Why SD-WAN? As distributed organizations face the challenges of digital transformation and modernizing legacy networks, often MPLS, SD-WAN is emerging as the platform for of choice to keep up with the rate of change. Hughes Tim Tang discusses a common reason he hears for why distributed organizations are turning to SD-WAN.
In my work with enterprise customers, the most common problem facing the digital transformation of retail, restaurant, and other industries is the inability to achieve consistent POS transactions and cloud applications over low-speed broadband connections.
-- Fast Casual CIO on an all-too-common scenario with low-speed broadband.
It’s common because almost everyone is turning to the cloud as a critical component of their digital transformation strategy. It’s common because despite substantial, continuous improvements in North American infrastructure over the past decades, for large distributed enterprises, there is still a substantial portion of their network where the only connectivity available to the store or restaurant is a low-speed DSL connection.
A Fast Casual CIO once shared his story with me. "Tim, we had this one restaurant, where the only connection available was a 3 Mbps DSL circuit. After we completed our POS upgrade, it was horrible. Sometimes it would work great, but sometimes it would take 20 seconds, 30 seconds, 40 seconds, or longer. The customers and the employees hated it!"
The reason this problem is getting so much attention is that the point of most digital transformation initiatives is to transform the customer’s in-store experience. Slow application performance, whether on the customer’s mobile device or the employee’s POS ruins the experience. Both customer and employee have the same human response. They get frustrated. They stop using the applications.
Even worse, they leave.
Some might ask, what’s the big deal? POS transactions are very light data loads. Just prioritize your POS traffic over everything else and done.
Many others would quickly respond, “We did that, and it didn’t work.”
Data Prioritization Isn’t Enough
The problem is prioritization policies only impact how data enters the network. Prioritization policies have no say over how data transverses the network. Once a data packet enters the dynamic world of a broadband network, every packet is equal. As a result, during times of network congestion, where the amount of data exceeds the network’s available capacity, every packet has an equal chance of being dropped. When packets are dropped, they have to be re-transmitted. When packets are re-transmitted, POS transactions and loyalty apps take longer to complete.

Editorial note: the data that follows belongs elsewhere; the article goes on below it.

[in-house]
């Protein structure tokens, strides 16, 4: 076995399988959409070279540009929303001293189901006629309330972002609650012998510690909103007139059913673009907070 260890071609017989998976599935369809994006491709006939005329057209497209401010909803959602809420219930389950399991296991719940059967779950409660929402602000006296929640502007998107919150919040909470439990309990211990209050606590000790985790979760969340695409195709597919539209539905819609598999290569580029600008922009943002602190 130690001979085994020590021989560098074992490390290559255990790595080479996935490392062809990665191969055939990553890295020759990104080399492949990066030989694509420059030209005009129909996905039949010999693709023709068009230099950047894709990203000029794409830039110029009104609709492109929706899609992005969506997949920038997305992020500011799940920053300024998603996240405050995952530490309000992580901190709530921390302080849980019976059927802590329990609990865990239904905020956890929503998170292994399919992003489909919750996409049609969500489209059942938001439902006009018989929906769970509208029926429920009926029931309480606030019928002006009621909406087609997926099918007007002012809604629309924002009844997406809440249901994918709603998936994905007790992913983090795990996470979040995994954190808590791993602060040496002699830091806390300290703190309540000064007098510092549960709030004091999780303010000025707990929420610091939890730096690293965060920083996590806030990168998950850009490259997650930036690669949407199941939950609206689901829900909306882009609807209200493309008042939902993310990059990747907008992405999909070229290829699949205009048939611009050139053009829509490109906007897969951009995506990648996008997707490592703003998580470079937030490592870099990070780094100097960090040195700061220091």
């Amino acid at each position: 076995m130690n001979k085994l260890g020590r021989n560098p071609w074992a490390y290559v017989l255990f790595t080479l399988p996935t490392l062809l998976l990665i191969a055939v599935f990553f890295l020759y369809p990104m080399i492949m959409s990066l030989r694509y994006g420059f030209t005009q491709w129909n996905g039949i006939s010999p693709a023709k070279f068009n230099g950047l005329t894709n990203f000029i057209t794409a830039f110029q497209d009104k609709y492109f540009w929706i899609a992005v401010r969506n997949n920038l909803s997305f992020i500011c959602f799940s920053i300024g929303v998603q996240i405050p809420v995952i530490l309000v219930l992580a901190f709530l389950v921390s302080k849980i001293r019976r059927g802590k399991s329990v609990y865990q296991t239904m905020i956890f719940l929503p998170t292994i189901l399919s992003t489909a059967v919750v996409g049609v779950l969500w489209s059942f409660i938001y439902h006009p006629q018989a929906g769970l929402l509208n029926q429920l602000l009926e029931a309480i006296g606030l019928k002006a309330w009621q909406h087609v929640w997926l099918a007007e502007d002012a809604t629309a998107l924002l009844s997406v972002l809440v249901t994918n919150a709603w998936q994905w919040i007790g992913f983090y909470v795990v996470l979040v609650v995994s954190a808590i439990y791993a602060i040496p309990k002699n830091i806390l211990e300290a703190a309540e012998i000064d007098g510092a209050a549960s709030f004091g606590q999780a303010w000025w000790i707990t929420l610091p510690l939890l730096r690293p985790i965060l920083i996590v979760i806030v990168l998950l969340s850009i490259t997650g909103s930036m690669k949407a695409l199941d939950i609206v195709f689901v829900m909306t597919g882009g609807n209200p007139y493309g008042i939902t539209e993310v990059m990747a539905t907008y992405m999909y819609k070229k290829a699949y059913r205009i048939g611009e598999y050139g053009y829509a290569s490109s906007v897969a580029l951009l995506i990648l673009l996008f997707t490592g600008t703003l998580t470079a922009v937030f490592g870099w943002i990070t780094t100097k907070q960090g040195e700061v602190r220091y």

Enterprise customers must be able to achieve consistent POS transactions and other cloud-based applications over low-speed broadband connections. Fortunately, SD-WAN solutions address this issue, regulating the flow of data to fit into the available network capacity. Where prioritization only addresses how packets may enter a network, SD-WAN monitors the broadband network for its available capacity and then responds by shaping the data traffic to fit into the network.
Think about your broadband connection at home. Nobody gets to tell the Internet, “Give me 15 Mbps or give me 10 Mbps.”
The Internet will give you whatever it can give you.
If you attempt to send 15 Mbps of traffic through a 10 Mbps pipe, the excess data will likely be dropped. The trick is to know when the Internet only has 10 Mbps and then send 10 Mbps. Similarly, you also want to know when the Internet has 25 Mbps and then send 25 Mbps. Shape your traffic to fit the immediate capacity of the pipe! The optimal customer experience requires using every bit of capacity that is available.
With Hughes Managed SD-WAN, ActiveTechnologies works in concert to identify and prioritize data types, monitor available bandwidth and leverage intelligent compression to maximise network performance.
Every SD-WAN Solution Isn’t Right. Choose Wisely.
-- Fast Casual CIO
SD-WAN solutions on the market today vary wildly in their ability to cope with congested broadband circuits. The ideal solution will have the ability to:
1) Accurately gauge the available network capacity
2) Dynamically shape the data flow to fit the available network capacity
Some SD-WAN solutions cannot detect available capacity and are thus only able to shift traffic from one circuit to a second circuit when high latency or packet loss is detected. In situations where both circuits are congested, the customer will still suffer a miserable user experience. Other solutions for SD-WAN have a very crude ability to gauge network capacity (e.g., they check every X seconds), while others have a very aggressive ability (e.g., they check X times per second)
A very easy way to test an SD-WAN solution is to overload the broadband network with a traffic generator and then see if any cloud-based applications can perform consistently.
For the Fast Casual CIO mentioned earlier, his story has a happy ending.
When we turned on the Hughes Managed SD-WAN, we consistently got sub-10 second POS transactions over that very same 3 Mbps DSL circuit!"
It is a beautiful thing when innovation solves real-world business problems.